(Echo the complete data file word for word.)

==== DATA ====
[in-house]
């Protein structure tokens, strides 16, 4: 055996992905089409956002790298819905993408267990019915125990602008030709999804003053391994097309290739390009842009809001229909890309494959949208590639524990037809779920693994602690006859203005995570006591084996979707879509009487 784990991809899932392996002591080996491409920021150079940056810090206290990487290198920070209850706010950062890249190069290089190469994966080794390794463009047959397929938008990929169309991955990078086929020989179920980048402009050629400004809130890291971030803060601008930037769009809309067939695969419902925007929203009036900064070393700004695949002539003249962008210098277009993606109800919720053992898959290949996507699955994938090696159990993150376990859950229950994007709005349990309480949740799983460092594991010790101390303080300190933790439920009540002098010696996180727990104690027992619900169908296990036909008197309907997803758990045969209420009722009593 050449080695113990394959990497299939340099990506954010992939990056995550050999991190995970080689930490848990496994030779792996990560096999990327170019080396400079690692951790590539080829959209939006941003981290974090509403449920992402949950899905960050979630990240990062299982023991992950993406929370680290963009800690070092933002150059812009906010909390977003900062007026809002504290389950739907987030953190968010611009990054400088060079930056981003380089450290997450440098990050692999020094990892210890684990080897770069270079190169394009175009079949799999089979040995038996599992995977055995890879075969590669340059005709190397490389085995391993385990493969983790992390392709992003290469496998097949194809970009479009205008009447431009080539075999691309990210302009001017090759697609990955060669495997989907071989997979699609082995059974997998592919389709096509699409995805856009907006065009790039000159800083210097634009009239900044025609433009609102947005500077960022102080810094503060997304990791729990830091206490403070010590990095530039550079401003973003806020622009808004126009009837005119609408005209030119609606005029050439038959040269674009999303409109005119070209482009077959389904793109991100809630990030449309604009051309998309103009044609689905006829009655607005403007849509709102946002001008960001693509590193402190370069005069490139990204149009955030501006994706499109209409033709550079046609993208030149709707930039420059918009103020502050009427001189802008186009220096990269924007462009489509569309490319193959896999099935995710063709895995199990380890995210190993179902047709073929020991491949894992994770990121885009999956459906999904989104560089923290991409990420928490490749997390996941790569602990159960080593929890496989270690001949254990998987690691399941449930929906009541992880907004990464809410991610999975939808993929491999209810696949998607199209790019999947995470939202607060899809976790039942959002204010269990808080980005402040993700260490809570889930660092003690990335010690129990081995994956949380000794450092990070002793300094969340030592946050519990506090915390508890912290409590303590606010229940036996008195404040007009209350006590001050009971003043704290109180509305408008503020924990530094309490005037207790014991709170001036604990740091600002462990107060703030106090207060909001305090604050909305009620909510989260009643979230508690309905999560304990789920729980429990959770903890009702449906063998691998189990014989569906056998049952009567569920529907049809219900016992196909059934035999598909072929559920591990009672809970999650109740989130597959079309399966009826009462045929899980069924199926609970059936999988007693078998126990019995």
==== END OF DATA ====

[in-house]
């Protein structure tokens, strides 16, 4: 055996992905089409956002790298819905993408267990019915125990602008030709999804003053391994097309290739390009842009809001229909890309494959949208590639524990037809779920693994602690006859203005995570006591084996979707879509009487 784990991809899932392996002591080996491409920021150079940056810090206290990487290198920070209850706010950062890249190069290089190469994966080794390794463009047959397929938008990929169309991955990078086929020989179920980048402009050629400004809130890291971030803060601008930037769009809309067939695969419902925007929203009036900064070393700004695949002539003249962008210098277009993606109800919720053992898959290949996507699955994938090696159990993150376990859950229950994007709005349990309480949740799983460092594991010790101390303080300190933790439920009540002098010696996180727990104690027992619900169908296990036909008197309907997803758990045969209420009722009593 050449080695113990394959990497299939340099990506954010992939990056995550050999991190995970080689930490848990496994030779792996990560096999990327170019080396400079690692951790590539080829959209939006941003981290974090509403449920992402949950899905960050979630990240990062299982023991992950993406929370680290963009800690070092933002150059812009906010909390977003900062007026809002504290389950739907987030953190968010611009990054400088060079930056981003380089450290997450440098990050692999020094990892210890684990080897770069270079190169394009175009079949799999089979040995038996599992995977055995890879075969590669340059005709190397490389085995391993385990493969983790992390392709992003290469496998097949194809970009479009205008009447431009080539075999691309990210302009001017090759697609990955060669495997989907071989997979699609082995059974997998592919389709096509699409995805856009907006065009790039000159800083210097634009009239900044025609433009609102947005500077960022102080810094503060997304990791729990830091206490403070010590990095530039550079401003973003806020622009808004126009009837005119609408005209030119609606005029050439038959040269674009999303409109005119070209482009077959389904793109991100809630990030449309604009051309998309103009044609689905006829009655607005403007849509709102946002001008960001693509590193402190370069005069490139990204149009955030501006994706499109209409033709550079046609993208030149709707930039420059918009103020502050009427001189802008186009220096990269924007462009489509569309490319193959896999099935995710063709895995199990380890995210190993179902047709073929020991491949894992994770990121885009999956459906999904989104560089923290991409990420928490490749997390996941790569602990159960080593929890496989270690001949254990998987690691399941449930929906009541992880907004990464809410991610999975939808993929491999209810696949998607199209790019999947995470939202607060899809976790039942959002204010269990808080980005402040993700260490809570889930660092003690990335010690129990081995994956949380000794450092990070002793300094969340030592946050519990506090915390508890912290409590303590606010229940036996008195404040007009209350006590001050009971003043704290109180509305408008503020924990530094309490005037207790014991709170001036604990740091600002462990107060703030106090207060909001305090604050909305009620909510989260009643979230508690309905999560304990789920729980429990959770903890009702449906063998691998189990014989569906056998049952009567569920529907049809219900016992196909059934035999598909072929559920591990009672809970999650109740989130597959079309399966009826009462045929899980069924199926609970059936999988007693078998126990019995």